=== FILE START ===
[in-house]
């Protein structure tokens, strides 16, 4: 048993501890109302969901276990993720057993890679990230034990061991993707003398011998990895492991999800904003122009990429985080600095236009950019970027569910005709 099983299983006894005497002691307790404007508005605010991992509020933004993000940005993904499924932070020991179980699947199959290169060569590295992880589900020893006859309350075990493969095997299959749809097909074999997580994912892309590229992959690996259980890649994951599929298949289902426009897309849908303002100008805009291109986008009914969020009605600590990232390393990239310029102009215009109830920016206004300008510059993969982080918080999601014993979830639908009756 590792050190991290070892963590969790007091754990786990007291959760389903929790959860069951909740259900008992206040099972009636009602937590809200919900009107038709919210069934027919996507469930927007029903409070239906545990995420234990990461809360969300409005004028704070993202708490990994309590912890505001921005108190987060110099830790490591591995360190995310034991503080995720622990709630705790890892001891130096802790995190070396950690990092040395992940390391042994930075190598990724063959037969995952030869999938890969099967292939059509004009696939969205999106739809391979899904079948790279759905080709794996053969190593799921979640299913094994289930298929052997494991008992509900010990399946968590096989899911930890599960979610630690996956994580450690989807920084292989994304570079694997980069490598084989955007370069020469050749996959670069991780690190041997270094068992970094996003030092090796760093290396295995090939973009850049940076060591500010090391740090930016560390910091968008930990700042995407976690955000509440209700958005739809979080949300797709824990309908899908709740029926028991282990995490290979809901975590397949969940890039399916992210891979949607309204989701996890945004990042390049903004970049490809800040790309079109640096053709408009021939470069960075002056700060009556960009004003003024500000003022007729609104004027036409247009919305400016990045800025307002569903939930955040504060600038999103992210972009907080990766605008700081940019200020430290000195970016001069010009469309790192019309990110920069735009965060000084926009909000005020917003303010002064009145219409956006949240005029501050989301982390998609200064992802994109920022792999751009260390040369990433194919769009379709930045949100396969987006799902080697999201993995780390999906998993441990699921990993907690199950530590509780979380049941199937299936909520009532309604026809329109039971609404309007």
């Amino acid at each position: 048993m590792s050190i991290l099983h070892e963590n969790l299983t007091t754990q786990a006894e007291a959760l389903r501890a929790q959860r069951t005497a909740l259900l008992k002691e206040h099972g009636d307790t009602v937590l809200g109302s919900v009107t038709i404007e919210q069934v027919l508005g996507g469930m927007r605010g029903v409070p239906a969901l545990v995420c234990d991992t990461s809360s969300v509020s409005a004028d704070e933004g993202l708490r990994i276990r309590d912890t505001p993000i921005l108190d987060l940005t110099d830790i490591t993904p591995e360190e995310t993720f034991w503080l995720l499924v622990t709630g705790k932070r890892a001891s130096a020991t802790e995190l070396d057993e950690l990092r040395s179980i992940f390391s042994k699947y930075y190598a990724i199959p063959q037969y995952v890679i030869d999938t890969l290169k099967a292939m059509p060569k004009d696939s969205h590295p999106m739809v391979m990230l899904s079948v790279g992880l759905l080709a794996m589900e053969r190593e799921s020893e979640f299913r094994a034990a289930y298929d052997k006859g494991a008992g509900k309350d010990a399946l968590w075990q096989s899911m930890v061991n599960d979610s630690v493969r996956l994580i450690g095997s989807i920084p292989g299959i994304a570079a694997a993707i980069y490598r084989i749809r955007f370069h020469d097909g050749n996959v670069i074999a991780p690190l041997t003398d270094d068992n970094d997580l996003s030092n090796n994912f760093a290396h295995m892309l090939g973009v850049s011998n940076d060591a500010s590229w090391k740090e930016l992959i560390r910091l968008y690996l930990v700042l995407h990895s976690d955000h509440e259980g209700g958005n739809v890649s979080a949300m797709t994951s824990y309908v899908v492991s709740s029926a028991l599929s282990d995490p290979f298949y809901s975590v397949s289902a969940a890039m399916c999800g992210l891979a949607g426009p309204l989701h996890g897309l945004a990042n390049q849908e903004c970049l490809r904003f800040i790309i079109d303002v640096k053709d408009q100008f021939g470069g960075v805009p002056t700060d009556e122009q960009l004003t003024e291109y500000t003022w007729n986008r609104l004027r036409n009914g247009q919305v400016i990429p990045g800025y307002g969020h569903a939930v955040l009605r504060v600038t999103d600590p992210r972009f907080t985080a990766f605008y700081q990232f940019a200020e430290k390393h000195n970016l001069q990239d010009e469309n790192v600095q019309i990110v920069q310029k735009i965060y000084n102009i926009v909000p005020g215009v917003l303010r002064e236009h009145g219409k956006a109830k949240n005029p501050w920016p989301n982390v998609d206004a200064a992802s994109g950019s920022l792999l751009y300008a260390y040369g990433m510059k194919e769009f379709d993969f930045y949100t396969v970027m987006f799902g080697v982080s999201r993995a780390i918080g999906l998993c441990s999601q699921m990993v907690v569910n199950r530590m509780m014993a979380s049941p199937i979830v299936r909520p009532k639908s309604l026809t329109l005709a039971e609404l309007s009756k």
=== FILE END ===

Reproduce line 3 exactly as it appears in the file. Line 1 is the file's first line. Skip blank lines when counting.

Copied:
């Amino acid at each position: 048993m590792s050190i991290l099983h070892e963590n969790l299983t007091t754990q786990a006894e007291a959760l389903r501890a929790q959860r069951t005497a909740l259900l008992k002691e206040h099972g009636d307790t009602v937590l809200g109302s919900v009107t038709i404007e919210q069934v027919l508005g996507g469930m927007r605010g029903v409070p239906a969901l545990v995420c234990d991992t990461s809360s969300v509020s409005a004028d704070e933004g993202l708490r990994i276990r309590d912890t505001p993000i921005l108190d987060l940005t110099d830790i490591t993904p591995e360190e995310t993720f034991w503080l995720l499924v622990t709630g705790k932070r890892a001891s130096a020991t802790e995190l070396d057993e950690l990092r040395s179980i992940f390391s042994k699947y930075y190598a990724i199959p063959q037969y995952v890679i030869d999938t890969l290169k099967a292939m059509p060569k004009d696939s969205h590295p999106m739809v391979m990230l899904s079948v790279g992880l759905l080709a794996m589900e053969r190593e799921s020893e979640f299913r094994a034990a289930y298929d052997k006859g494991a008992g509900k309350d010990a399946l968590w075990q096989s899911m930890v061991n599960d979610s630690v493969r996956l994580i450690g095997s989807i920084p292989g299959i994304a570079a694997a993707i980069y490598r084989i749809r955007f370069h020469d097909g050749n996959v670069i074999a991780p690190l041997t003398d270094d068992n970094d997580l996003s030092n090796n994912f760093a290396h295995m892309l090939g973009v850049s011998n940076d060591a500010s590229w090391k740090e930016l992959i560390r910091l968008y690996l930990v700042l995407h990895s976690d955000h509440e259980g209700g958005n739809v890649s979080a949300m797709t994951s824990y309908v899908v492991s709740s029926a028991l599929s282990d995490p290979f298949y809901s975590v397949s289902a969940a890039m399916c999800g992210l891979a949607g426009p309204l989701h996890g897309l945004a990042n390049q849908e903004c970049l490809r904003f800040i790309i079109d303002v640096k053709d408009q100008f021939g470069g960075v805009p002056t700060d009556e122009q960009l004003t003024e291109y500000t003022w007729n986008r609104l004027r036409n009914g247009q919305v400016i990429p990045g800025y307002g969020h569903a939930v955040l009605r504060v600038t999103d600590p992210r972009f907080t985080a990766f605008y700081q990232f940019a200020e430290k390393h000195n970016l001069q990239d010009e469309n790192v600095q019309i990110v920069q310029k735009i965060y000084n102009i926009v909000p005020g215009v917003l303010r002064e236009h009145g219409k956006a109830k949240n005029p501050w920016p989301n982390v998609d206004a200064a992802s994109g950019s920022l792999l751009y300008a260390y040369g990433m510059k194919e769009f379709d993969f930045y949100t396969v970027m987006f799902g080697v982080s999201r993995a780390i918080g999906l998993c441990s999601q699921m990993v907690v569910n199950r530590m509780m014993a979380s049941p199937i979830v299936r909520p009532k639908s309604l026809t329109l005709a039971e609404l309007s009756k």